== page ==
• Summary
  • Contents
  • Subject index

The concept of `governance' has become a central catchword across the social and political sciences. In Governing and Governance, Jan Kooiman revisits and develops his seminal work in the field to map and demonstrate the utility of a sociopolitical perspective to our understanding of contemporary forms of governing, governance and governability. A central underlying theme of the book is the notion of governance as a process of interaction between different societal and political actors and the growing interdependencies between the two as modern societies become ever more complex, dynamic and diverse. Drawing upon a wide range of interdisciplinary insights, the book advances a comprehensive conceptual framework that seeks to capture the different elements, modes and orders of governing and governance. A series of useful distinctions ...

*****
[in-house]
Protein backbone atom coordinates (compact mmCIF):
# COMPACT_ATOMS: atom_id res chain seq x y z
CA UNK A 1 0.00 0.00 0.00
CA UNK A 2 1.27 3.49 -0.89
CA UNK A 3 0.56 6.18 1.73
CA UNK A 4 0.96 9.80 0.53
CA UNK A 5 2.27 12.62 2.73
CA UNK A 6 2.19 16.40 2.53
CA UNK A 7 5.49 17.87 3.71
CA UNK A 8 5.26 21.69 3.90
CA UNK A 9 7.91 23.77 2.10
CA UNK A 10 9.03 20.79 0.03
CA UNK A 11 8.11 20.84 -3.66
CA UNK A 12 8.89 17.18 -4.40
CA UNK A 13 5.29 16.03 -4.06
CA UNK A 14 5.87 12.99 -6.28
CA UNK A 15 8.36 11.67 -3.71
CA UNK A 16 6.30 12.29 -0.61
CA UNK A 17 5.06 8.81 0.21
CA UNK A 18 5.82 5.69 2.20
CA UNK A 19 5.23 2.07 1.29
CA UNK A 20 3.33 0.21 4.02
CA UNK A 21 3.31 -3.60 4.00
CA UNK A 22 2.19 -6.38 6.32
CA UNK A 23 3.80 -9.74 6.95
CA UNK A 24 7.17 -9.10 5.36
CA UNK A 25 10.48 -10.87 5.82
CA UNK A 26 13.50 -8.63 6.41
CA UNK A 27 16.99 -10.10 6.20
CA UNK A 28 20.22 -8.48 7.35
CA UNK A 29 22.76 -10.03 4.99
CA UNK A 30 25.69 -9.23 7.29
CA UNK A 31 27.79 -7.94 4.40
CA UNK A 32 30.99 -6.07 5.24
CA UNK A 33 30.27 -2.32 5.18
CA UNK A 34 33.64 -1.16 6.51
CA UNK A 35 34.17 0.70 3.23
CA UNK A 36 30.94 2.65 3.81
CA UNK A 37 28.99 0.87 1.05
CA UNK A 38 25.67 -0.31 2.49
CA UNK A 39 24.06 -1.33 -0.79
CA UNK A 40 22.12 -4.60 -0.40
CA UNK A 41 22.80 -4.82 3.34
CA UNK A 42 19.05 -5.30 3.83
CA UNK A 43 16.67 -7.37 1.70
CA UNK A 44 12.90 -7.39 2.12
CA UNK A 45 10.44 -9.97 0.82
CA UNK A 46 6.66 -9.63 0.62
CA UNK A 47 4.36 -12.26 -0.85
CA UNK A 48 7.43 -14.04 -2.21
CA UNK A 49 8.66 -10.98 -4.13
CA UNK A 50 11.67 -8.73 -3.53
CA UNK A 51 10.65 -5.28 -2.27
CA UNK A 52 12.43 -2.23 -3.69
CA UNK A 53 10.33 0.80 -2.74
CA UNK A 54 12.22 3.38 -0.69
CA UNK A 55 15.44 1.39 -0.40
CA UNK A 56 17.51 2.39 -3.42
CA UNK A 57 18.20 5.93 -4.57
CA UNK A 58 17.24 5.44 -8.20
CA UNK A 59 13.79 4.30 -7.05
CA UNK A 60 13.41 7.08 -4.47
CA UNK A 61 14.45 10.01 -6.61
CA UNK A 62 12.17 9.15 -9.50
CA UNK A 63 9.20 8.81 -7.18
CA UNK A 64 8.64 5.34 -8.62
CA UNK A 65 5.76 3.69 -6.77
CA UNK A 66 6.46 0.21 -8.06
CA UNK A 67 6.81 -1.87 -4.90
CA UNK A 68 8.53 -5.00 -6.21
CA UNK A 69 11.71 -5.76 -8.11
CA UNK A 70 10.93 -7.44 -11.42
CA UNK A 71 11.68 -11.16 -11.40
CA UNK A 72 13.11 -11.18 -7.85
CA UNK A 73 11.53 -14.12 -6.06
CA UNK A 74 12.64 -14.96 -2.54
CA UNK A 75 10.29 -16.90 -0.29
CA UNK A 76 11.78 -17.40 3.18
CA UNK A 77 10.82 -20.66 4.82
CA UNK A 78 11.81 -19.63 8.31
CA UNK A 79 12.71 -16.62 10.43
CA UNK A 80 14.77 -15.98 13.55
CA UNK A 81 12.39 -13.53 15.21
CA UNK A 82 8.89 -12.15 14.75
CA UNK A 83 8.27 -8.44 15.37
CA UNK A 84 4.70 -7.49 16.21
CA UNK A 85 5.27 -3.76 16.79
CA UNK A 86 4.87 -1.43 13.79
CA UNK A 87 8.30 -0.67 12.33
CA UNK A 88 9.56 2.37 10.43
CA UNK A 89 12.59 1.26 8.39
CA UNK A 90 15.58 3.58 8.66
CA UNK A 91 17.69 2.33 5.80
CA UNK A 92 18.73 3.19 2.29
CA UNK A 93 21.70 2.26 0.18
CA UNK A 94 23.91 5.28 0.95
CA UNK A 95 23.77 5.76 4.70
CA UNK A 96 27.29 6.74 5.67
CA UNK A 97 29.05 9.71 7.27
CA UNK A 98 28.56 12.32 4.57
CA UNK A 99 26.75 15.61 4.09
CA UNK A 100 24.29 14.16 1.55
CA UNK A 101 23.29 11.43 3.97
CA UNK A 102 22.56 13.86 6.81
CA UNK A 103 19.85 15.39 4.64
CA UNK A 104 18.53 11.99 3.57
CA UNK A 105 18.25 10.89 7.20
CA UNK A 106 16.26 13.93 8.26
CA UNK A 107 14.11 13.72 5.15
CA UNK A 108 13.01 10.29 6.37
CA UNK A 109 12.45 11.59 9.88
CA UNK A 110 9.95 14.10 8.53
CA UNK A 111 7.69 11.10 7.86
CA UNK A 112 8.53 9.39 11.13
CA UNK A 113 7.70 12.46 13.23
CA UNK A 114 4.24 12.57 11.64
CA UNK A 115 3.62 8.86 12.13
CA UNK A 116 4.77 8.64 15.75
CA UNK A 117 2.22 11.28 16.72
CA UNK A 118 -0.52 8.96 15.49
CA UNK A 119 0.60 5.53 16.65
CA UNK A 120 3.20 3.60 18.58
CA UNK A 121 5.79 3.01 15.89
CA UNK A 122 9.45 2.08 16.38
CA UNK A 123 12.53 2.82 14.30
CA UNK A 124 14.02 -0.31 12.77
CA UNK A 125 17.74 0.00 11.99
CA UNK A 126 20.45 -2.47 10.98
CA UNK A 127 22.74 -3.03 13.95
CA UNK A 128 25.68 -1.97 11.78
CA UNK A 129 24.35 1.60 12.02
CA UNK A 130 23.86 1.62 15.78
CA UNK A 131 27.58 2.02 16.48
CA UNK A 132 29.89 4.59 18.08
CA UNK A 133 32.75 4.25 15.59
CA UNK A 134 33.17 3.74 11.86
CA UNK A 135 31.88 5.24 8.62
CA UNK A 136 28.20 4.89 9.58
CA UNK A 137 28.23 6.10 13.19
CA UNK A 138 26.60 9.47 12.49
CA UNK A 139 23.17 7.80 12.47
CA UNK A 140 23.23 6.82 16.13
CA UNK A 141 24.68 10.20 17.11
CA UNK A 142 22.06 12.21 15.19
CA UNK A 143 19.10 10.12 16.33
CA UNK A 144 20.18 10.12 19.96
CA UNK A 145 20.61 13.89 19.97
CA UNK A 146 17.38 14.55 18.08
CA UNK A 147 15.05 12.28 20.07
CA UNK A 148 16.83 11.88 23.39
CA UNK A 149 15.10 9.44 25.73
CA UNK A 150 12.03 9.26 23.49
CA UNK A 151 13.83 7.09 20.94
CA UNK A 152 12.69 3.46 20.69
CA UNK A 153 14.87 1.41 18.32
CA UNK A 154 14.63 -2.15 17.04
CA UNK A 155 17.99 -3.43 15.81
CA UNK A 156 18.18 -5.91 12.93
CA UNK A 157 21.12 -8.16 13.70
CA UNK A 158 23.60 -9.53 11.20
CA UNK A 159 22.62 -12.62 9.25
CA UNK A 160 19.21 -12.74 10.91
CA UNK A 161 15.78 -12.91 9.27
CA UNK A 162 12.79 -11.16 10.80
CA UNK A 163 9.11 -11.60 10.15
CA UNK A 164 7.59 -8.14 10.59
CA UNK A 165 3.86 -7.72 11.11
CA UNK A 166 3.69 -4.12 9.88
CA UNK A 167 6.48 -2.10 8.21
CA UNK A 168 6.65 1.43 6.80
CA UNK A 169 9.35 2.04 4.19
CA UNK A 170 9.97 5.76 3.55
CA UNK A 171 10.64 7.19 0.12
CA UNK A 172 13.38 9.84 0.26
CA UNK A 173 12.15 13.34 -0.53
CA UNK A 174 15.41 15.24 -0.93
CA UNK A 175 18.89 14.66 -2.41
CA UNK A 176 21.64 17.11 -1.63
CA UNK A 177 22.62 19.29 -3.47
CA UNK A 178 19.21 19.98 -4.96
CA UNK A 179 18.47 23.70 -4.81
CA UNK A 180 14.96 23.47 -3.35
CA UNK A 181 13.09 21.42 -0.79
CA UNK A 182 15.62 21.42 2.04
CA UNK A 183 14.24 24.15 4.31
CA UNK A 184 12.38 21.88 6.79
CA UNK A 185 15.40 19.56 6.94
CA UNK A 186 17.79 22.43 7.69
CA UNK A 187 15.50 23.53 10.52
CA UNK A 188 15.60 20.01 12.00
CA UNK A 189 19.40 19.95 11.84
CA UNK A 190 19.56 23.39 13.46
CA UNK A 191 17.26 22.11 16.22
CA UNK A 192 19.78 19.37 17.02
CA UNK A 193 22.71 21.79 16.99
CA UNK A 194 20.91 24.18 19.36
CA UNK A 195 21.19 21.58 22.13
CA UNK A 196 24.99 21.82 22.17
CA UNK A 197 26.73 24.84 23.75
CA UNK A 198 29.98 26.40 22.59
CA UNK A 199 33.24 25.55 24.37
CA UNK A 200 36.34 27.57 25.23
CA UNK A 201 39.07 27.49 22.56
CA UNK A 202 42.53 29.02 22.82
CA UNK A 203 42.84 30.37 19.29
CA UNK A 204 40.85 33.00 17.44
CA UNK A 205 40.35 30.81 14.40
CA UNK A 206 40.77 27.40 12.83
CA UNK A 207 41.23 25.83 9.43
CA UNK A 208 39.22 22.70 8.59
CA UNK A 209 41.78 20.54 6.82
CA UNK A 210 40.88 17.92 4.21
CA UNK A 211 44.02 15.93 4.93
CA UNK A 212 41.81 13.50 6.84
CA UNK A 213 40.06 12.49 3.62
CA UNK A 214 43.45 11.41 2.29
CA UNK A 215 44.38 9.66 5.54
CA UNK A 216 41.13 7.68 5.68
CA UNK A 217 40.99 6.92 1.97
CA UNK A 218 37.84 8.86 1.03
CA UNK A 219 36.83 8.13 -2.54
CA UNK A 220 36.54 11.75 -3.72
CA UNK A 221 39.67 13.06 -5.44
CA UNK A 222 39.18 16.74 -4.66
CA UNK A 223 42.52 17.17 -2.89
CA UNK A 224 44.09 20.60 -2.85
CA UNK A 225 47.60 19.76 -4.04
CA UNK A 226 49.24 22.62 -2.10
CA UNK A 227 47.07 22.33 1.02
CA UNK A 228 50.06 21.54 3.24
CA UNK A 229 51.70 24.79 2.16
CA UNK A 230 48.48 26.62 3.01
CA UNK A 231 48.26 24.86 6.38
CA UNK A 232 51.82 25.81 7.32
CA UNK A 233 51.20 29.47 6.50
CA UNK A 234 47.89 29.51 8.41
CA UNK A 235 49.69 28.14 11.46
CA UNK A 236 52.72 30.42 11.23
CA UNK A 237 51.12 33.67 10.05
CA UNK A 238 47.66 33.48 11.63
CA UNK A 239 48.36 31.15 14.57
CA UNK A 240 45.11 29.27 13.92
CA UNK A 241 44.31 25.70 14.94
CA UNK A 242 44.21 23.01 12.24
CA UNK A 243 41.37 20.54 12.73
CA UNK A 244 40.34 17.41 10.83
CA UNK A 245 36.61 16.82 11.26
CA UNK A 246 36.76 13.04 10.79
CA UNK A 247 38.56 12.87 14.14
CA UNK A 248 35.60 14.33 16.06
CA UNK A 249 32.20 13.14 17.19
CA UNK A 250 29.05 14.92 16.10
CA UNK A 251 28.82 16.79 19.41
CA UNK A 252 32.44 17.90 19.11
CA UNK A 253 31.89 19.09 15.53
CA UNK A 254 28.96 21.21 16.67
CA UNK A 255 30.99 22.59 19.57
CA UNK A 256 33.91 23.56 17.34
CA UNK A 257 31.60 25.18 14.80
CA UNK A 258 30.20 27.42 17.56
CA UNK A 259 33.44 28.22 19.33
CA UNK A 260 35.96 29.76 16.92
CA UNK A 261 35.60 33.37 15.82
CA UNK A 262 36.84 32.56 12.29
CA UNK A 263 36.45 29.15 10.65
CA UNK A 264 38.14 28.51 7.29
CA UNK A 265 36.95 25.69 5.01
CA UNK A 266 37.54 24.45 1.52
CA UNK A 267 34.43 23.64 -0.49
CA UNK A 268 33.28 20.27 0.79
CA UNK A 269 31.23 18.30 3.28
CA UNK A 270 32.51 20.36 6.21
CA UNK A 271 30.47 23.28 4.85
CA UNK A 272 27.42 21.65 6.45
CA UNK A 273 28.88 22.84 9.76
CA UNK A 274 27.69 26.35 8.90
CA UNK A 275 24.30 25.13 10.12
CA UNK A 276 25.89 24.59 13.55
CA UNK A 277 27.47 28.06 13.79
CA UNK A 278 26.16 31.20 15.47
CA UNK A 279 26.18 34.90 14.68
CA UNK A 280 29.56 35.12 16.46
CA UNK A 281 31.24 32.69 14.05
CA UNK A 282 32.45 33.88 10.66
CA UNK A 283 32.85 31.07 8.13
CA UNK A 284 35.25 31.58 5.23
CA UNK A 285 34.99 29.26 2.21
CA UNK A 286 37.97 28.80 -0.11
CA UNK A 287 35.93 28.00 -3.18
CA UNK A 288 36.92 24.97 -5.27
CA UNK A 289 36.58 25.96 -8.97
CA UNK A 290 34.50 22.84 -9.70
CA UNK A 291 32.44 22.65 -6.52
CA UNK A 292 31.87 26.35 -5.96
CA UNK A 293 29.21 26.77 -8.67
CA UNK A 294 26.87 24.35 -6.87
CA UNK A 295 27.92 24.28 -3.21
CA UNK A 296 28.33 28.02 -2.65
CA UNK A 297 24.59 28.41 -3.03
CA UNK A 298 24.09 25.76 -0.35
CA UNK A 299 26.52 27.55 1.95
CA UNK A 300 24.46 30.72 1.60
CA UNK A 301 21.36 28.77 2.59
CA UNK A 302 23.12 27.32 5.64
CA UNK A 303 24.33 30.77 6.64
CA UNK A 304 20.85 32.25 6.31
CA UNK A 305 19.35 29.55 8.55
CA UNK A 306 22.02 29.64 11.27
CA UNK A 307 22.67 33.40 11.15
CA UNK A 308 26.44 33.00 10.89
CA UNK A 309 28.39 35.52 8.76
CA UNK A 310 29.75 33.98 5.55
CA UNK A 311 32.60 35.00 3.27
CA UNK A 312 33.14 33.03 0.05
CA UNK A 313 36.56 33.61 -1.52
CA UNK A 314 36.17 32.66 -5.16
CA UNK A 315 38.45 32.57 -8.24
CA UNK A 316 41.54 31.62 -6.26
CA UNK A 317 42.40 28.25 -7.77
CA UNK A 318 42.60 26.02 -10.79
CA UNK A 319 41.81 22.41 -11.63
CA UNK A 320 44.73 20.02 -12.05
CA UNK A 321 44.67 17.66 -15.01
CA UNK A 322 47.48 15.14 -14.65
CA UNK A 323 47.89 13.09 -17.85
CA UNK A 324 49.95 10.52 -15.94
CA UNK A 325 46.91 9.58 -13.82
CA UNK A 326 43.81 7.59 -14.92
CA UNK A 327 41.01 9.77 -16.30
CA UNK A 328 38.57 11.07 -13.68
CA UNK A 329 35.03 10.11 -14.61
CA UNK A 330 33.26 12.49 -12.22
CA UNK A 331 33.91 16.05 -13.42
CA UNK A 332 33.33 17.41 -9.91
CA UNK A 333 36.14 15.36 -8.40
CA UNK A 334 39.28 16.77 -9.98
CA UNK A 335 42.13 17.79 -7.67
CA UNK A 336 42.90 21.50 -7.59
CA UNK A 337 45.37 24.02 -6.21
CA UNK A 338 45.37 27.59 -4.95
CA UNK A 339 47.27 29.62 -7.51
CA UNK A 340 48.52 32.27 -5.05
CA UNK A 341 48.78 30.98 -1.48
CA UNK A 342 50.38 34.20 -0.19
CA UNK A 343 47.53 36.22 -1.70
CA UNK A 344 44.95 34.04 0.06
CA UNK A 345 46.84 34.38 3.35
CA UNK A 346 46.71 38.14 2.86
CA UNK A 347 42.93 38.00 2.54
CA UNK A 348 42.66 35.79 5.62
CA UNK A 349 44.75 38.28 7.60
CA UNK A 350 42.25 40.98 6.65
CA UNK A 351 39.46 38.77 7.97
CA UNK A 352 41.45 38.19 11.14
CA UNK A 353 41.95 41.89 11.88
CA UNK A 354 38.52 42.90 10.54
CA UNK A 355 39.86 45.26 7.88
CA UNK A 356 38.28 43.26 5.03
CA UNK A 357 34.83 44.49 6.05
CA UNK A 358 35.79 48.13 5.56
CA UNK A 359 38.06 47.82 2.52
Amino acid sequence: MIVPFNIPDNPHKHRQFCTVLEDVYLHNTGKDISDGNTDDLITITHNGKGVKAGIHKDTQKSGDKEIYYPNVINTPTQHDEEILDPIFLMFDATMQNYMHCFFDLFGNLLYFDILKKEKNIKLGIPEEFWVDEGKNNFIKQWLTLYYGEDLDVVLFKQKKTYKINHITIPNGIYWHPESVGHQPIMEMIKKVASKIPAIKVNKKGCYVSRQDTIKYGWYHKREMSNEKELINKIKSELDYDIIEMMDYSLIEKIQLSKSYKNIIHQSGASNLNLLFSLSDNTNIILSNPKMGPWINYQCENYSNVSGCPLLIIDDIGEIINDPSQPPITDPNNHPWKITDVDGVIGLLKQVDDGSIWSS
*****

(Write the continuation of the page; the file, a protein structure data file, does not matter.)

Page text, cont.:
Setting the Stage
Setting the stage
Social-Political Governance

This study advances ideas presented in Modern Governance: Government-society Interactions (1993),1 in which attention was drawn to interactions with a ‘co-’ public-private character, offset against a ‘do-it-alone’ government perspective. This study maintains this line of thinking, but broadens it by seeing governance as a societal quality made up of public as well as private ‘governors’, hence the term social-political. The essence of the argument is that governance of and in modern societies is a mix of all kinds of governing efforts by all manner of social-political actors, public as well as private; occurring between them at different levels, in different governance modes and orders. These mixes are societal ‘responses’ to persistent and changing governing ‘demands’, set against ever growing ...

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